The Nye County District Attorney’s Office has formally charged the owners of a private boarding school in Amargosa Valley that closed in February with numerous counts of child abuse or neglect.
As stated in a news release, District Attorney Chris Arabia said both defendants, identified as Patricia Lynn Chappuis, 66, and husband Marcel Chappuis, 72, are facing 45 counts each of child abuse or neglect, each a category “B” felony, for alleged conduct violating children enrolled and living at Northwest Academy, a school for at-risk teens.
“After careful review and mindful of the need to protect the public, we have decided to pursue criminal charges in the matter,” Arabia said. “These children suffered and that’s simply unacceptable.”
On Wednesday, Aug. 7, the couple’s attorney, Thomas Gibson, delivered a brief message to the Nye County District Attorney’s Office, regarding the charges his clients are facing.
“My only comment is good luck with that one,” he said incredulously. “Forty-five counts of nothing that they can prove. Good luck trying to prove your case.”
Arabia’s announcement this week comes roughly five months after the couple’s initial arrest back in mid-February of this year.
As reported in the Pahrump Valley Times at the time, most of the counts came to light following an investigation into the now-shuttered private boarding school’s tap water, which officials claim contains high levels of arsenic, according to Nye County Sheriff’s Office Sgt. Adam Tippetts. The school closed in February.
The contaminated water issue was revealed when the sheriff’s office opened an unrelated investigation of alleged child abuse against Northwest Academy faculty member Caleb Hill, 29.
During an interview with detectives, Hill “admitted to going hands-on with students on a number of different occasions,” stated a Feb. 8 report in the Las Vegas Review-Journal.
Hill’s alleged actions were relayed to the sheriff’s office by a former employee and former student.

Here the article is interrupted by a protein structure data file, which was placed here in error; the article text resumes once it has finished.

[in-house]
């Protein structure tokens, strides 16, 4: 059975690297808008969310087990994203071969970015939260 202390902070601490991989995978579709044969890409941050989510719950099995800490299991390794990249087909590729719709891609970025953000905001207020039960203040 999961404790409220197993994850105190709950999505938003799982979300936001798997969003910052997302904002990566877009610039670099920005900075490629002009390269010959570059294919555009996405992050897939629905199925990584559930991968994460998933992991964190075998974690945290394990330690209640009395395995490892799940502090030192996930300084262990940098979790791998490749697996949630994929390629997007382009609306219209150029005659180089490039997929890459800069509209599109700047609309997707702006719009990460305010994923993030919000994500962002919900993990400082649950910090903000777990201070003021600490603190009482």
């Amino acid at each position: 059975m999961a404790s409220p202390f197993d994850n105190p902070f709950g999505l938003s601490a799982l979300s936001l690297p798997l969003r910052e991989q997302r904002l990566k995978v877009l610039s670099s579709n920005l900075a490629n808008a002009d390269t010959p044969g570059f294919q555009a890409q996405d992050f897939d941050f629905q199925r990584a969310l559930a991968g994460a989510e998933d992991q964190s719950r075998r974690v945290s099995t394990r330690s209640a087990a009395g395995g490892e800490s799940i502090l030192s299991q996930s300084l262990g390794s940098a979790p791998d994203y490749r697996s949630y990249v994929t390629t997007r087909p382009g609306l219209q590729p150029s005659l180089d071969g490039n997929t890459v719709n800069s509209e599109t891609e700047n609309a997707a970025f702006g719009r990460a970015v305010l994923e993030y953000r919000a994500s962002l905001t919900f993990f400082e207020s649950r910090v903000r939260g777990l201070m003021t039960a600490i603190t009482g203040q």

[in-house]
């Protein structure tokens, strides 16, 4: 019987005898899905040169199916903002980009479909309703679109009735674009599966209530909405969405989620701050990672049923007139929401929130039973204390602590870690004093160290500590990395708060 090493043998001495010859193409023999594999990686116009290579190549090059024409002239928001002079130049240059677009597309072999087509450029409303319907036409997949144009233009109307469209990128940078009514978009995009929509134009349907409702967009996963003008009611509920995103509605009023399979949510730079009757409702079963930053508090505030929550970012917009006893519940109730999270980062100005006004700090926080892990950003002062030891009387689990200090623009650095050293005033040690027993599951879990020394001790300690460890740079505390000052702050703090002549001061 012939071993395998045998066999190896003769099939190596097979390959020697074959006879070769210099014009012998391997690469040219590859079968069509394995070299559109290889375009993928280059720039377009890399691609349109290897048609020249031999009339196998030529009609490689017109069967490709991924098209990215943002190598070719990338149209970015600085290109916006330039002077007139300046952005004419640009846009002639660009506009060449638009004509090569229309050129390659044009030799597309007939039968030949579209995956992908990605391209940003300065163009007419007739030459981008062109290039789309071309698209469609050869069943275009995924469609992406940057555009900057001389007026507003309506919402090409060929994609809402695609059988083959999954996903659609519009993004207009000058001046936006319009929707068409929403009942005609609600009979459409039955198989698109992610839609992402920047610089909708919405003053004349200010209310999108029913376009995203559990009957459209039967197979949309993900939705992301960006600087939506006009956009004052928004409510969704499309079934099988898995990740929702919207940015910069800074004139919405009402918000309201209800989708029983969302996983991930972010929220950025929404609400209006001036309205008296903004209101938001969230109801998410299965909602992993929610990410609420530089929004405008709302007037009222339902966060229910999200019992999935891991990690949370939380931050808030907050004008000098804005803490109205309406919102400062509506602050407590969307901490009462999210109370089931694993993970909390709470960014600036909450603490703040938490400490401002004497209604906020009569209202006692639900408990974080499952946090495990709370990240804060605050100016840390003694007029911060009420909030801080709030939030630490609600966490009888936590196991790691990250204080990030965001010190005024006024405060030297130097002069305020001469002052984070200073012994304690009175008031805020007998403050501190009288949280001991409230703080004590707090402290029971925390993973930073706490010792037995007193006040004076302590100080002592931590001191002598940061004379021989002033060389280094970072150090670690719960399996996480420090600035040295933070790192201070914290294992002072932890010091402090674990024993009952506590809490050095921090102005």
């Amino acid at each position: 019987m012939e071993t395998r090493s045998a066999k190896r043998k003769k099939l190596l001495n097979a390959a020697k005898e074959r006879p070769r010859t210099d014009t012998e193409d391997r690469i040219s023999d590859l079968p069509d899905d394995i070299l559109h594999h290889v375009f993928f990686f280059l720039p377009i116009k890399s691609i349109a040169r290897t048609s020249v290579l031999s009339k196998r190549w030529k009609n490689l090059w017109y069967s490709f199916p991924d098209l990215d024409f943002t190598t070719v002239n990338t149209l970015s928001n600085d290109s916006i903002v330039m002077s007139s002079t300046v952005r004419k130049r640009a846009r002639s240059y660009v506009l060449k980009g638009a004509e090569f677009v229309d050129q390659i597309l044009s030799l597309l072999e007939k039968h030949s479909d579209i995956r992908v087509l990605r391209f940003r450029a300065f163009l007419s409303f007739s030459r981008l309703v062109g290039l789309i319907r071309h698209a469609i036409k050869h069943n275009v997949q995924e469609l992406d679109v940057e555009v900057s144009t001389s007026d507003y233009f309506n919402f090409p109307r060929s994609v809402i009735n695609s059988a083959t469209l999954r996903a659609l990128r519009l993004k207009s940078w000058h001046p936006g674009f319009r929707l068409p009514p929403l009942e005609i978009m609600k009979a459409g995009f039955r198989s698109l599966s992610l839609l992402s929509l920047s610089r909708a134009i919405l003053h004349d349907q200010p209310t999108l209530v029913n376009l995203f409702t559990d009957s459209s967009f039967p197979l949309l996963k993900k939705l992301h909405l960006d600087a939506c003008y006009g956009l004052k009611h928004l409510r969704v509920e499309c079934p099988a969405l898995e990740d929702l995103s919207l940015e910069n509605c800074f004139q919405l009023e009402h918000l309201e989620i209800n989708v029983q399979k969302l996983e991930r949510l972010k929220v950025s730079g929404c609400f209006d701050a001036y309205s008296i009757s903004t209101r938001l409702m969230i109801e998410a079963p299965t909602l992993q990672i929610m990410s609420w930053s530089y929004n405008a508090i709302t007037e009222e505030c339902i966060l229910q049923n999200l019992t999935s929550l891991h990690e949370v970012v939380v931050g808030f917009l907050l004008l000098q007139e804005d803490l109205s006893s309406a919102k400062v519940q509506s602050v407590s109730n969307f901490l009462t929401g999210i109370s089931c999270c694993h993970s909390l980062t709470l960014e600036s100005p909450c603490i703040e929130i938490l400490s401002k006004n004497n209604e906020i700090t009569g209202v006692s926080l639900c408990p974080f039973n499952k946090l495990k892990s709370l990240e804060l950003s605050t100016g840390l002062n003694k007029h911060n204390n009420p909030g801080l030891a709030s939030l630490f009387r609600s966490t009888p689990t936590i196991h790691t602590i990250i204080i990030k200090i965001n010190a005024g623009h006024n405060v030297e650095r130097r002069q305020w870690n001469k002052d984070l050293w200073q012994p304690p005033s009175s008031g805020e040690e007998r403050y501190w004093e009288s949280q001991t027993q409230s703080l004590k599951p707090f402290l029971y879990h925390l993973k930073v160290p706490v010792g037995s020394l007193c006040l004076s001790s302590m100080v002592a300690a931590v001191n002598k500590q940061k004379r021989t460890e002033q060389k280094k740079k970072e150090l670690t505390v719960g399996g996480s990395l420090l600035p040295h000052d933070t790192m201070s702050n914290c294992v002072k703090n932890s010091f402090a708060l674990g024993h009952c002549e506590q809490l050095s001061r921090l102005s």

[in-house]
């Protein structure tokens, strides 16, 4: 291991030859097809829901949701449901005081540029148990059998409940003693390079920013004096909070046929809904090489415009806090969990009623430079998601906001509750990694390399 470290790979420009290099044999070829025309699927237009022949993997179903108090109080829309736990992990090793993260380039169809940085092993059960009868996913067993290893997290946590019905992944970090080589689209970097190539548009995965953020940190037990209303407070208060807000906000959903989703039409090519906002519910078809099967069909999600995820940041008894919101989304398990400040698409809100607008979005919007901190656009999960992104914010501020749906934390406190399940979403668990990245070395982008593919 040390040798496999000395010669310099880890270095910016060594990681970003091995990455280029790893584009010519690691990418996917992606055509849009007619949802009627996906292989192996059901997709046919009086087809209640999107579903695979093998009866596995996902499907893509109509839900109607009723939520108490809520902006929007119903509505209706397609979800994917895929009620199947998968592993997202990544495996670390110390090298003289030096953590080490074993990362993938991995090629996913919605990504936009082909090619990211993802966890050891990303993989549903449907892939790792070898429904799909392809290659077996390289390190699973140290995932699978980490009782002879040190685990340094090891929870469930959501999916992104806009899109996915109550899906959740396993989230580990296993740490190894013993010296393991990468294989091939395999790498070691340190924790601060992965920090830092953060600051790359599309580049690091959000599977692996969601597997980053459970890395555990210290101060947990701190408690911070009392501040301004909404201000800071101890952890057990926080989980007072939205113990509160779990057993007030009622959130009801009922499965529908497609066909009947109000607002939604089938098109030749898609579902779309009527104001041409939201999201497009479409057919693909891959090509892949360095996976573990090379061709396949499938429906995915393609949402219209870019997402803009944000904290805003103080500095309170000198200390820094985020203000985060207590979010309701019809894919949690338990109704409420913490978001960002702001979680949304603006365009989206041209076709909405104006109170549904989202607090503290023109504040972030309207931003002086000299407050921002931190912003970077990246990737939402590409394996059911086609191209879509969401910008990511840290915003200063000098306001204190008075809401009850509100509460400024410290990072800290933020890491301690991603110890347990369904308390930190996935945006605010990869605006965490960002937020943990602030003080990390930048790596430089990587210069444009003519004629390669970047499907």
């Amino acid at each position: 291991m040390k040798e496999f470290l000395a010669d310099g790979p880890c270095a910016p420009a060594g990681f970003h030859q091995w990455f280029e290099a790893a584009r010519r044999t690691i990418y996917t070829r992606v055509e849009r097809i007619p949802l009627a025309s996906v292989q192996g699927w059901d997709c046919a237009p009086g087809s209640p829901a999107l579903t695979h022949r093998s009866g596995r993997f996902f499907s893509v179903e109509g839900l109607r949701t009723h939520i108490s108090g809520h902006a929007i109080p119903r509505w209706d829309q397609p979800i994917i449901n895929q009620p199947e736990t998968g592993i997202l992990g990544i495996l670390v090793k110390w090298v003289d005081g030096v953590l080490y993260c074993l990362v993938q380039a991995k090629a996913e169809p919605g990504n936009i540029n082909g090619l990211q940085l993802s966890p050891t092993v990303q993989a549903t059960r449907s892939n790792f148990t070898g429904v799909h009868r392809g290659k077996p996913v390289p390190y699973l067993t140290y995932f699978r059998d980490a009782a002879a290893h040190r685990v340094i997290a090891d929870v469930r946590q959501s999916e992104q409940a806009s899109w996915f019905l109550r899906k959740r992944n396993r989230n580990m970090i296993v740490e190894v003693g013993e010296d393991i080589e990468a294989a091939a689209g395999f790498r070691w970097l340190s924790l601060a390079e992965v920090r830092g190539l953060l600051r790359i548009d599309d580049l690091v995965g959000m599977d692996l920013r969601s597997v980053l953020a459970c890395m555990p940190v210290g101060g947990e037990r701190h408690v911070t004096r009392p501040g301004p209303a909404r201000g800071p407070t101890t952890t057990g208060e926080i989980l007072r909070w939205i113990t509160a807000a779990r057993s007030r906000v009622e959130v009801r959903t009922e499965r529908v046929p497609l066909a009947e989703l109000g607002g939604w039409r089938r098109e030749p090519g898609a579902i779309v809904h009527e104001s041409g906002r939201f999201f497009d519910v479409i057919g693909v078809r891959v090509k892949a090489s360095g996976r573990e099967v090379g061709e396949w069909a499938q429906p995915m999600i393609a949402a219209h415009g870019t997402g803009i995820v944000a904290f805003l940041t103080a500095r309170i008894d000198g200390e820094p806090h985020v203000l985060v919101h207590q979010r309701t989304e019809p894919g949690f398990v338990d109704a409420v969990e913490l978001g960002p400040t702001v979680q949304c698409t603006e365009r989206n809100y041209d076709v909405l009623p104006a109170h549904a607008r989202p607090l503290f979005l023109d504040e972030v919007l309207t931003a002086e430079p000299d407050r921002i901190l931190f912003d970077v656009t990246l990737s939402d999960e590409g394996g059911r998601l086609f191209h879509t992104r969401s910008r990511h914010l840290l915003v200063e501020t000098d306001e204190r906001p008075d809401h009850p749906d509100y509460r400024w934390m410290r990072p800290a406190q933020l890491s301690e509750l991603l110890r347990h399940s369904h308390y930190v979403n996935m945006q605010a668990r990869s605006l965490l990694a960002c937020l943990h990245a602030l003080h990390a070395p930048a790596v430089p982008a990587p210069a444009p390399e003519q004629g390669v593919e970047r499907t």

“Hill acknowledged putting students on the ground even though it was against their policy,” said Nye County Sheriff’s Office Detective James Brainard in a two-page report, according to the Feb. 8 report in the Review-Journal. “Hill minimized his use of force on students, but justified his level of force.”
Additionally, Hill, during the interview, said he recalled encounters with a 14-year-old student who suffered bruising and a 15-year-old student who suffered a bloody nose, according to a Feb. 8 report in the Las Vegas Review-Journal. Hill was was arrested Jan. 29, on suspicion of child abuse.
At present, Hill has not been formally charged, according to the Nye County Clerk’s Office.
Regarding the water issue, investigators determined that the academy’s water had been contaminated for more than two years, and that school officials had been limiting students to three small water bottles a day, but the school reportedly often ran out of bottled water, sometimes going without it for up to three days, Tippetts said.
“Even during the hot summer months, students were either required to drink the tap water or nothing at all,” he said.
Tippetts also said students drank the tap water when they were given their medications.
Las Vegas Review-Journal reporter Rio Lacanlale contributed to this story.
Contact reporter Selwyn Harris at email@example.com. On Twitter: @pvtimes